Rushing Wild's success in the Anthony Mildmay/Peter Cazalet Handicap Chase here yesterday was his fourth win in just five races under Rules. Despite such inexperience, Ladbrokes now offer just 6-1 about him for the Gold Cup in March, when he could offer Scudamore one of his last opportunities to secure chasing's finest prize.
Rushing Wild led throughout the extended 29-furlong trip, was 15 lengths clear approaching the home turn, and then quickened again just when it seemed certain that he must tire and capitulate. When he passed the post, eased down, he was a long-looking 25 lengths clear of Cool Ground, last year's Gold Cup winner.
Scudamore is the most successful rider in National Hunt history, but the Gold Cup and Grand National continue to elude him. After the crushing disappointment of Carvill's Hill's performance when even money favourite last season, he could be forgiven his post-race caution.
'At this stage it is difficult to compare him with horses like Carvill's Hill and Burrough Hill Lad, but he has done enough to earn a run in the Gold Cup. He was foot perfect here, and that is very encouraging from such a young horse.'
It is as easy as it is futile to pick holes in the form, particularly since the handicap allowed Rushing Wild to receive 27lb from last year's Gold Cup winner Cool Ground - hence the cut in the latter's odds for a repeat win at Cheltenham cut to 16-1 from 33-1.
Cool Ground's inconsistent form this term provides no sort of yardstick, while the third home, Nick The Brief, had been off the course for the better part of two years. Until he faces the best at something approaching level weights, Rushing Wild can be no more than promising and 6-1 could look an overreaction by March.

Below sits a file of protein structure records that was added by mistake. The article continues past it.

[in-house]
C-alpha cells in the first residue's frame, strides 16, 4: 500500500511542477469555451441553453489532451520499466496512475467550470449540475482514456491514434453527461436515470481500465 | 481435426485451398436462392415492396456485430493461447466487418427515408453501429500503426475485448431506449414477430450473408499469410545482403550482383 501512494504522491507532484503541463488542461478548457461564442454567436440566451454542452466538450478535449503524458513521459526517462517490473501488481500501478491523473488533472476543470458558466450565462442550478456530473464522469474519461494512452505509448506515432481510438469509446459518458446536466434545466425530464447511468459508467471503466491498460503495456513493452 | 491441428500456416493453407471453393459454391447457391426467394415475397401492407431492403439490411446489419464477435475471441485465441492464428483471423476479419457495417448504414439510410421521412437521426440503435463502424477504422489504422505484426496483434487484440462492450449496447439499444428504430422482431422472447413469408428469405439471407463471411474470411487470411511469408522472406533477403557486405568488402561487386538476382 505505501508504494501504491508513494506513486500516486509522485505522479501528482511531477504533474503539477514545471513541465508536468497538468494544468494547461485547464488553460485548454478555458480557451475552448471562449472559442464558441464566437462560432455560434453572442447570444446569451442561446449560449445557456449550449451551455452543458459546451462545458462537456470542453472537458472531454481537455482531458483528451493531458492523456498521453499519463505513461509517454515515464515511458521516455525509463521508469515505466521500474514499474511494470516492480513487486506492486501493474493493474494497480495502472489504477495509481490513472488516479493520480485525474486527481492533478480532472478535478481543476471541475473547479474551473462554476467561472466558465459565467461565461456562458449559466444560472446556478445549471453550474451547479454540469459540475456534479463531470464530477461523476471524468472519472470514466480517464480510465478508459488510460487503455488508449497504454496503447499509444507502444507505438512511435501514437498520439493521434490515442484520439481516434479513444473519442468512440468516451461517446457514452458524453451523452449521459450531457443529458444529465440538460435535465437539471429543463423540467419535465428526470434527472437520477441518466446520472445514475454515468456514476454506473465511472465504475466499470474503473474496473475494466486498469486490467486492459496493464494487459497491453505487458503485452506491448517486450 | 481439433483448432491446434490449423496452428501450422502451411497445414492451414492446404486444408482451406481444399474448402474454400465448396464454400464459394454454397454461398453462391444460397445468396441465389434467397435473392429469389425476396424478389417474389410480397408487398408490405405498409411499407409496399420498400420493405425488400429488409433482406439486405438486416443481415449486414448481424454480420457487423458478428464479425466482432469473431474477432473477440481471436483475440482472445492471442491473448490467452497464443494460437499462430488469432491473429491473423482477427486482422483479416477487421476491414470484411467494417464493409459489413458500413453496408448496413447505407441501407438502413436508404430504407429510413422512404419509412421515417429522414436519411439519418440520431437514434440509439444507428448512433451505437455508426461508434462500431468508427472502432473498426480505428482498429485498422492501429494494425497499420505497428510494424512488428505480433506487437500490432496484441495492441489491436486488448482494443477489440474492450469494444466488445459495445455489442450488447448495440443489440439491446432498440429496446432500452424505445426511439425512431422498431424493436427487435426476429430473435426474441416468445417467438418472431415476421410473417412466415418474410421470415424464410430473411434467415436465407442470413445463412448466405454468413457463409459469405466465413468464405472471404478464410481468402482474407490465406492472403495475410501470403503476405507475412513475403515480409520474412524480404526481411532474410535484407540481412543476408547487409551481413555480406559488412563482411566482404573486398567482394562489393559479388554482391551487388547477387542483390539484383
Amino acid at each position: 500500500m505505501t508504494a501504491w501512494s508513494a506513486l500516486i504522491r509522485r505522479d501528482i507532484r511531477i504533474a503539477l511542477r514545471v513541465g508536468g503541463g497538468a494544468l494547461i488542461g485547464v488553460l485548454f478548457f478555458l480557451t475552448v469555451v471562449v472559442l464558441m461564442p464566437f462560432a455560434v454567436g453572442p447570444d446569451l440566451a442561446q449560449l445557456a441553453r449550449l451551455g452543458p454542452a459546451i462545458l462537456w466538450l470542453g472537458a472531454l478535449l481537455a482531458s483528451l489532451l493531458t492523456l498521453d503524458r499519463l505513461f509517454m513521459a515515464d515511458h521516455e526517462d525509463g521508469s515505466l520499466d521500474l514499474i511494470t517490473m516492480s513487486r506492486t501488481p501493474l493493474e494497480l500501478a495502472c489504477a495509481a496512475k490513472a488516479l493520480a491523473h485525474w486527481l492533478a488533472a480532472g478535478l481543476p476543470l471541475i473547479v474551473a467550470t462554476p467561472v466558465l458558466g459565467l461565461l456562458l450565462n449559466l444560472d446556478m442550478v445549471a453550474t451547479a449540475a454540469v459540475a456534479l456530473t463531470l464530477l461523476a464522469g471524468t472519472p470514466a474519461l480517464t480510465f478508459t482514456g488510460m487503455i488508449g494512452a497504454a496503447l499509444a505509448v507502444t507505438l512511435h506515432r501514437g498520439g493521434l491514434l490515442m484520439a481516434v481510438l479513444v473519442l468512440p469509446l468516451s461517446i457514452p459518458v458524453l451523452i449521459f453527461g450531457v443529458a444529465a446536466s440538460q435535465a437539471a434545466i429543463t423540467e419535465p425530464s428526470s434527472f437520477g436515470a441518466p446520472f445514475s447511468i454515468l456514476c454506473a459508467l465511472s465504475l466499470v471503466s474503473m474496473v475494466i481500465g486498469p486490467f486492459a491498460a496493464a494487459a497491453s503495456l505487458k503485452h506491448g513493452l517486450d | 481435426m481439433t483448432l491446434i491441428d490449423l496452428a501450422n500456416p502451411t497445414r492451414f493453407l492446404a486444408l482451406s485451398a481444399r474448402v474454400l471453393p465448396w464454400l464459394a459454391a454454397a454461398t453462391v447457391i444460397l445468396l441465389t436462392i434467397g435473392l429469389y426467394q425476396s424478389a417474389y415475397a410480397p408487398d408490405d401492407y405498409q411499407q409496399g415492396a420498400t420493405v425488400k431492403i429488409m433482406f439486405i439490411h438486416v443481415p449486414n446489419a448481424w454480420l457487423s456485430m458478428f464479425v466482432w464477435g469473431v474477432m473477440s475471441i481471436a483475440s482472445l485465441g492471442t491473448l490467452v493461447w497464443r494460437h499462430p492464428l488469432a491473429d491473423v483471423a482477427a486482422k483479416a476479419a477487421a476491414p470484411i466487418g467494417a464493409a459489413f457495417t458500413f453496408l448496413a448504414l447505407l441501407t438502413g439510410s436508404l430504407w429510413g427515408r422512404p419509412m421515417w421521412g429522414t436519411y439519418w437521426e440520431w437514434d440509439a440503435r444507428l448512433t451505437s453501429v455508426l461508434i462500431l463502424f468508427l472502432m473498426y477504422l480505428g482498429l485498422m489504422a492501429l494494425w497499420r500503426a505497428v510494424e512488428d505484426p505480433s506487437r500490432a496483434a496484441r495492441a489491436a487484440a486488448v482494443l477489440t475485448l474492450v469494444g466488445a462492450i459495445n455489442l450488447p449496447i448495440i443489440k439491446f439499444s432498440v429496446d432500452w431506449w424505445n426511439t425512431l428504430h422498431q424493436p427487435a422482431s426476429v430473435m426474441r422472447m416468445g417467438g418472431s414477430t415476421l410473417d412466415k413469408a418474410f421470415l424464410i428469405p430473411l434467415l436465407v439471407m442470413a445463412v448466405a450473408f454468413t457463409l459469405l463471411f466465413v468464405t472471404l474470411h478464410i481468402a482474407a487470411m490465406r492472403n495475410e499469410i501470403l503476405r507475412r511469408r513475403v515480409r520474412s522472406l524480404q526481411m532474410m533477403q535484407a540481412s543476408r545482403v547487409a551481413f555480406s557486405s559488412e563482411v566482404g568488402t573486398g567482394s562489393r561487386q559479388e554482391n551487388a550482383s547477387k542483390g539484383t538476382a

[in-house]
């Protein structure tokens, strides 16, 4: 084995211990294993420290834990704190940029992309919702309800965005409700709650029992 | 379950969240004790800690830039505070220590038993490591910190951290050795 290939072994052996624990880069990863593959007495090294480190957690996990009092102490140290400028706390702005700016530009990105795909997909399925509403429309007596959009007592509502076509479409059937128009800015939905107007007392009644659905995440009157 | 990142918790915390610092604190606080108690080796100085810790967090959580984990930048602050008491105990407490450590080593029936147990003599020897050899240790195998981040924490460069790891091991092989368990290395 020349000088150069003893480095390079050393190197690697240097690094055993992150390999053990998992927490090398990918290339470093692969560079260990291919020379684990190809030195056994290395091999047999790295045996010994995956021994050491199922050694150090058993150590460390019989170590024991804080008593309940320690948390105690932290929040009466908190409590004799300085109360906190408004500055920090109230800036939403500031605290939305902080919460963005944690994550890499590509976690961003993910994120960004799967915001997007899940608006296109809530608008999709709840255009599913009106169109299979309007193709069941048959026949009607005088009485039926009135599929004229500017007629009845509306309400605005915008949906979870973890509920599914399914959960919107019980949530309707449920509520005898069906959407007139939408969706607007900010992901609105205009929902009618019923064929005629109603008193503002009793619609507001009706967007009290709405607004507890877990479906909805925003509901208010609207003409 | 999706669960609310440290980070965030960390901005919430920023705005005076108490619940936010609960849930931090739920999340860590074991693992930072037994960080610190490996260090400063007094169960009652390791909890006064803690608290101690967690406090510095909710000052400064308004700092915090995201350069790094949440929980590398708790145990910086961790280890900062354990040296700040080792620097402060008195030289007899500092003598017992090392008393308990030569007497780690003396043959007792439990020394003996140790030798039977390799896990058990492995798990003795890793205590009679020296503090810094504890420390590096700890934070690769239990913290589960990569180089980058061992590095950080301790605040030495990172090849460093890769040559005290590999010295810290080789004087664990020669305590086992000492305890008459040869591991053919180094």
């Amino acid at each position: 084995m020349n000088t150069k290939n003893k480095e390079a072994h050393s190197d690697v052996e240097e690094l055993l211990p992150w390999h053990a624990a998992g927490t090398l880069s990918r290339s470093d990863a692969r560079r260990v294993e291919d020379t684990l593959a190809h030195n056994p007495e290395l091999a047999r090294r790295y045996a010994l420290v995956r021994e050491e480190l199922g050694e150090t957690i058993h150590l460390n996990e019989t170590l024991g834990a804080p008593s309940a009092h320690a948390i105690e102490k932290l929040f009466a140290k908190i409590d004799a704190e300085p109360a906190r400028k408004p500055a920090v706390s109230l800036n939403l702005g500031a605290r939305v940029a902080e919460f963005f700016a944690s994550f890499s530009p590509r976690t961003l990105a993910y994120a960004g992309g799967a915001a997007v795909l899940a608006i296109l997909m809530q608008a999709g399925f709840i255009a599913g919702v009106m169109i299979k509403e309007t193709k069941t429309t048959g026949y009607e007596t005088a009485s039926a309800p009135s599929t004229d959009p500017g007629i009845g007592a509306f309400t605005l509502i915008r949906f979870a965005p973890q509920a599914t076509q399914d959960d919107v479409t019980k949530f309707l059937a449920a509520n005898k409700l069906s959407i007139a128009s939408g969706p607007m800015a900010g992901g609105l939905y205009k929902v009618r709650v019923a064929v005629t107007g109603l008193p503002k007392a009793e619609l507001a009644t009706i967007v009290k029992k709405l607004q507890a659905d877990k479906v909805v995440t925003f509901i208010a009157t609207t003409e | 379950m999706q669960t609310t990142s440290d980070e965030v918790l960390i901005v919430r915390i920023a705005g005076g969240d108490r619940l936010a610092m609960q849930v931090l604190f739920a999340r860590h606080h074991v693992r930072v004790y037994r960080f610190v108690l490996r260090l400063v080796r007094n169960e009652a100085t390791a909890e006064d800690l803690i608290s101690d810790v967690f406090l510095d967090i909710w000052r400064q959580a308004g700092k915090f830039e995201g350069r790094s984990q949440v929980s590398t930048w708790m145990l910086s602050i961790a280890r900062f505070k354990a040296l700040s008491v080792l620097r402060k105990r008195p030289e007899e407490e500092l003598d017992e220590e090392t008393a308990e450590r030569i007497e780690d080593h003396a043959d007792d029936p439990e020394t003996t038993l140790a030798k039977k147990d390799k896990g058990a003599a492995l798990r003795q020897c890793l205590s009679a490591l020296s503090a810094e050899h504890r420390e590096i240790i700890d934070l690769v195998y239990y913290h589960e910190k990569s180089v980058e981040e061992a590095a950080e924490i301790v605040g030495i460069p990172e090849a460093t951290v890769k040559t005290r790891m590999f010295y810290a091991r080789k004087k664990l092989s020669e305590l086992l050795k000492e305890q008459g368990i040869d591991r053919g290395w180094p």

Rushing Wild's next engagement will be decided when Pipe returns from holiday in Tenerife, but of one thing there can be little doubt - he will run in the colours of his current owner, John Keighley. All week, the rumour mill assured us that a bloodstock agent with at least pounds 150,000 to spend was on Rushing Wild's trail, but Keighley was adamant his horse is not for sale at any price. To turn down such an offer for any steeplechaser requires either supreme confidence or terminal foolishness. In the winner's enclosure yesterday, Keighley was quietly radiating the former.
Scudamore arrived at Sandown by helicopter in mid-afternoon, having partnered yesterday morning's Triumph Hurdle favourite Her Honour, to a 1-5 defeat at Warwick. The swing in his fortunes - he completed a double on Sausalito Boy in the last - was appropriate on a day when Rushing Wild was one of the few last- fence leaders who managed to hold on to the line. In the Grade One Tolworth Hurdle, run over two miles and half a furlong, Dreamers Delight seemed sure to make that extra 110 yards look an irrelevance, but tied up close home and was caught by Sun Surfer.
A few minutes later, Native Mission jumped the last in Leopardsown's Ladbroke Hurdle three lengths clear, but was swallowed up by a gang of challengers in the shadow of the post and only just scraped into the frame. Glencloud, keeping the prize in Ireland for the fifth consecutive year, emerged from the maul a neck ahead of Kilcash - who would surely have taken the winner's money home to Sussex but for a clumsy jump at the last. Atone was a short head away in third.
At Haydock, the Newton Chase culminated in a weary crawl to the line, as the favourite Katabatic attempted to overhaul the tiring front-runner Kings Fountain. He suceeded, only to succumb to the flying finish of the outsider, Gold Options, whose success in the day's most valuable domestic race was some compensation for Native Mission's trainer, Jimmy FitzGerald.
Somebody, somewhere, no doubt had a win patent on Katabatic, Dreamers Delight and Native Mission. Punters make their own misery, certainly, but spare that poor unfortunate a thought the next time your own luck seems unbearable.Reuse content